When I did research on the Camino Frances, the one thing that stood out to me was the amusing use of joyous superlatives to describe the journey. Sure, the Camino Frances is quite the experience and I have seen changes in myself since I’ve returned home. But to imply that the whole journey is a glorious mind-blowingly miraculous astonishment that will change your whole life 4-ever and 4-EVAH! … No. Just…no. At the same time, though, there are moments that are fantastic and I now have the bad habit of remembering them during work meetings. Here are five such memories:
Didn’t have the greatest of weather on this day but the Universe was kind enough to give us time at Eunate with no one else around. However, as I walked up to the church, mentally patting Universe on the head for a job well done, I realized it was locked! Both the gate in the chest-high wall around the church and the church itself were closed for the afternoon. I had committed to walking an extra 5km total off the Camino just to see this octagonal 12th-century Romanesque church so there was no way I wasn’t seeing something! So I hopped the wall. And when I say hopped, I mean gracelessly clambered over the wall to splat onto the other side. While I didn’t get the Eunate sello nor get to see inside the church, at least I got closer than any law-abiding citizen would have!
Hornillos del Camino
The village is nothing to talk about and the albergue was one of the worst places I’d stayed in on the Way. I felt like I was going to pick up some sort of disease just standing in the room I’d been assigned with 11 other people. To take our minds off the situation, three others and I dumped our bags (though I did do a bedbug check and thank goodness none presented themselves) and promptly headed back out into the dreary weather. We passed the whole afternoon plopped on the church steps consuming bottle after bottle of vino tinto (to keep warm! I swear!). Too bad we didn’t have any thin wafers to round it off…
So my second language is French. Oui oui. Not the greatest at it but I get by. I did use it while on the Camino with random French and French-Canadian people who kindly didn’t laugh at me. But one day, while minding my own business in a mountain-top village (Rabanal del Camino), a monk in plain clothes came up to me saying he heard I spoke French. Some, I said, while wondering why someone was talking about me. Then I find out they needed four people to do that evening’s scripture reading – they already had people to do the English, German, and Spanish readings. Now they just need a French speaker. And you don’t say no to a monk. Never in a million years did I ever expect to read French scripture to pilgrims during an evening service in a tiny 12th-century church in a small village in the mountains of northern Spain.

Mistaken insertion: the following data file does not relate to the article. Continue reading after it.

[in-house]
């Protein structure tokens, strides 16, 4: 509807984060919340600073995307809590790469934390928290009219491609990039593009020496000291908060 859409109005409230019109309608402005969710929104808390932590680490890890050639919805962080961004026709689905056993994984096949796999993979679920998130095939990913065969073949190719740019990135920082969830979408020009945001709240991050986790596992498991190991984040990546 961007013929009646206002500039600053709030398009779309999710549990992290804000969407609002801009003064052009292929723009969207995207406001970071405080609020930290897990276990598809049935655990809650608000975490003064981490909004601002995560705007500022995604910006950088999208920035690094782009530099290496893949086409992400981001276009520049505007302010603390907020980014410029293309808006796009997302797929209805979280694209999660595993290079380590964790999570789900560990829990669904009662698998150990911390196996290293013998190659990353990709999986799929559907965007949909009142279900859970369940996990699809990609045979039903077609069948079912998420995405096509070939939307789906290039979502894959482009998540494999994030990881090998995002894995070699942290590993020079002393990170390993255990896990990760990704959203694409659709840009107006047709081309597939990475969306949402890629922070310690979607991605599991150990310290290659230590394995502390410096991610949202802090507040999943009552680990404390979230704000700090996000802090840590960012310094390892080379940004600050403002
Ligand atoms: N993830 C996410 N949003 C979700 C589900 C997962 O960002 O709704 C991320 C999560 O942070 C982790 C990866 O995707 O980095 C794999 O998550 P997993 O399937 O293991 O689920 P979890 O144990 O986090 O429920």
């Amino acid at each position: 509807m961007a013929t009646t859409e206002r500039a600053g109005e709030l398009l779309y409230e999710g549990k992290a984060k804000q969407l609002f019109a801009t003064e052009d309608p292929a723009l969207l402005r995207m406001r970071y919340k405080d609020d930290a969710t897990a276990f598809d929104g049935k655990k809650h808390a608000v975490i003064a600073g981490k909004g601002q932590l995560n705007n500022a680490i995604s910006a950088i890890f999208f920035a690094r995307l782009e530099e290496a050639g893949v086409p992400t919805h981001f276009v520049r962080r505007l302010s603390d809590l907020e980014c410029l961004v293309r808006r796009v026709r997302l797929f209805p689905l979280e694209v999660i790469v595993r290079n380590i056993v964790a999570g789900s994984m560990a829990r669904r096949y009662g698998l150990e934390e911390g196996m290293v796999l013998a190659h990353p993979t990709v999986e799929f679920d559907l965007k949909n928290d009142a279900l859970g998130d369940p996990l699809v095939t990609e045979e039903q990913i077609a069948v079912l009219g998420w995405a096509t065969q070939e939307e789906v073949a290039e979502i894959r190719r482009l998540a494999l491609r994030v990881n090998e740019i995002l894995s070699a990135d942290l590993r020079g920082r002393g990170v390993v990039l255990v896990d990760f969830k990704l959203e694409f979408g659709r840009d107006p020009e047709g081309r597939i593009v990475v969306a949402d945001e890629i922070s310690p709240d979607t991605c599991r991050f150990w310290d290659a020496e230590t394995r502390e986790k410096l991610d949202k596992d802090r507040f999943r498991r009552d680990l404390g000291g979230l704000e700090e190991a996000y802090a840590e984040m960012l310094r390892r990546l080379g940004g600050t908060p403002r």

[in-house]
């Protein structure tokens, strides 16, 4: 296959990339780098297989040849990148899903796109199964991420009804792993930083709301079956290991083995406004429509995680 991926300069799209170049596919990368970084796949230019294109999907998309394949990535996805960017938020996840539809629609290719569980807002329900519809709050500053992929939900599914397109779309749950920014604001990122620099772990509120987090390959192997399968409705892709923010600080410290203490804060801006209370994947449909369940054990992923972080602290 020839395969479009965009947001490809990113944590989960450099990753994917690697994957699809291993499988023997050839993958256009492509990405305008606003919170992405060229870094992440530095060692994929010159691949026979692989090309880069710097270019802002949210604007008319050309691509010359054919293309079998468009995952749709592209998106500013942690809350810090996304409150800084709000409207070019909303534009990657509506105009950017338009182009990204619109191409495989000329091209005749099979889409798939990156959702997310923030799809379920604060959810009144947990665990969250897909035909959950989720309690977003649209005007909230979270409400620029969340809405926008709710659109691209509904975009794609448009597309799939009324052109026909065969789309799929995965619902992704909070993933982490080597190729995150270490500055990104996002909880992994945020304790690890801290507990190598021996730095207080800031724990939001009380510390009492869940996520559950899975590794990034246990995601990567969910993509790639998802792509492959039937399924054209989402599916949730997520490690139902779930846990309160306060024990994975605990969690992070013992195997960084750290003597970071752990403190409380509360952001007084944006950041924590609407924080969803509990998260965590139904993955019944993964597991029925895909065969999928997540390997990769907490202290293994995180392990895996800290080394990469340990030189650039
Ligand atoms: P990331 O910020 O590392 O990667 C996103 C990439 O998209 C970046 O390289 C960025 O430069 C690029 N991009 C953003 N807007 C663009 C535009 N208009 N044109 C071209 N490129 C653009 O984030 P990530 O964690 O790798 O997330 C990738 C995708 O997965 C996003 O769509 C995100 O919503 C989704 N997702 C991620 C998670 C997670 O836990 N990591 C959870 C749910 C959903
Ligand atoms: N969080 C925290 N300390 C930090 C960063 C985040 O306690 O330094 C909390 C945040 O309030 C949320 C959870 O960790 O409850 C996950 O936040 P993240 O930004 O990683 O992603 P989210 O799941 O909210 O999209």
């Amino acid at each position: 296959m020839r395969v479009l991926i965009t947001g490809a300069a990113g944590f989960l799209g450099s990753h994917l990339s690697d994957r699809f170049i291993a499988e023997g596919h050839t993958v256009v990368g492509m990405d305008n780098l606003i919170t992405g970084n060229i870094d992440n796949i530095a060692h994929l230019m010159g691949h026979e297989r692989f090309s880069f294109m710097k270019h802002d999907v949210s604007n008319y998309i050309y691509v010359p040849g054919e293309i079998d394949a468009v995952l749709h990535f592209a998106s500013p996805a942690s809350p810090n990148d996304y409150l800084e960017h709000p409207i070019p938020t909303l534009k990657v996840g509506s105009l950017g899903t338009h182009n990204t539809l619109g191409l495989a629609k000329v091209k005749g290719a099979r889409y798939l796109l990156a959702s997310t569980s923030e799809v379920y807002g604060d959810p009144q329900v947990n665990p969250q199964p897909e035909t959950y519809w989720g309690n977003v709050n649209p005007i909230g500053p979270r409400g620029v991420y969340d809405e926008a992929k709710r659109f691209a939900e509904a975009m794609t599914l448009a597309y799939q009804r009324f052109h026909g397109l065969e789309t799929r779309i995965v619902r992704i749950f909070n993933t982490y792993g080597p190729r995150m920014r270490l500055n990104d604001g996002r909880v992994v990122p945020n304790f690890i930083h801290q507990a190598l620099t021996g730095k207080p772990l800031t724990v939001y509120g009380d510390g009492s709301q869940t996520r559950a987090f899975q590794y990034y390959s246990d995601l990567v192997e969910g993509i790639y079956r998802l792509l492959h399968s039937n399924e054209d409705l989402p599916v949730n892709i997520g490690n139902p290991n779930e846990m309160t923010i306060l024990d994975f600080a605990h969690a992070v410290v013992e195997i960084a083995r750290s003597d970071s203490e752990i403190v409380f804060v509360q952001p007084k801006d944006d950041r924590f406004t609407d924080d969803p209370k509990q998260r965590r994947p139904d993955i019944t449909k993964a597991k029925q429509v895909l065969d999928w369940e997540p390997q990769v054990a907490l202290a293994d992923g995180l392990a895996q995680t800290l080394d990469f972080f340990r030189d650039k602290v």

Cruz de Ferro
This was a particularly great morning. The group with whom I walked were fantastically fun people. The weather, if it couldn’t be sunny and warm, it chose the next best randomly awesome thing – May Snow! We walked in snow, frost, fog, and temperatures just cold enough so that nothing melted. At the Iron Cross itself, the Irish priest in our group led us in a short sermon that incorporated prayers from various cultures/denominations, including a First Nations’ blessing. It was done in honor of our mixed group – all from different places and all have different beliefs. Then he offered to give each of us a personal blessing, something on which we all took him up. Then as we packed up to continue on, effectively shattering the somber mood, one of the group exclaimed: “That was f****n’ rough!” We totally cracked up.
During the last 100+ km, there are more and more people on the Way but it is normally quite easy to tell the newbies from the veterans. There are even tour groups out for a day and it can be quite the test not to resent their presence. After one particular difficult morning of steep hills, I came across a large German group. I saw them in the distance and my heart sank as I had to decide if I wanted to hang back or try to overtake them. Then I realized, they were just standing there. As I drew closer, I saw one lady poke her companion and gesture towards me. They turned around to watch my approach and then the whole group turned. As I got closer, they parted like the Red Sea with delighted smiles on their faces, wishing me Buen Camino. I returned the greeting, struggling not to burst out laughing. I felt like I was unwittingly participating in a new Planet Earth episode. I passed them all and then rounded a corner to see a second group! I had to walk the gauntlet again as I tried not to notice David Attenborough saying, “And here is a Pilgrim in her natural habitat…”
P.S. Special mention to Ponferrada (forever be known the place one can find some Vino Tinto Hot Sauce). Who knew one could stay at a bar until two in the morning and then walk 22km a few hours later?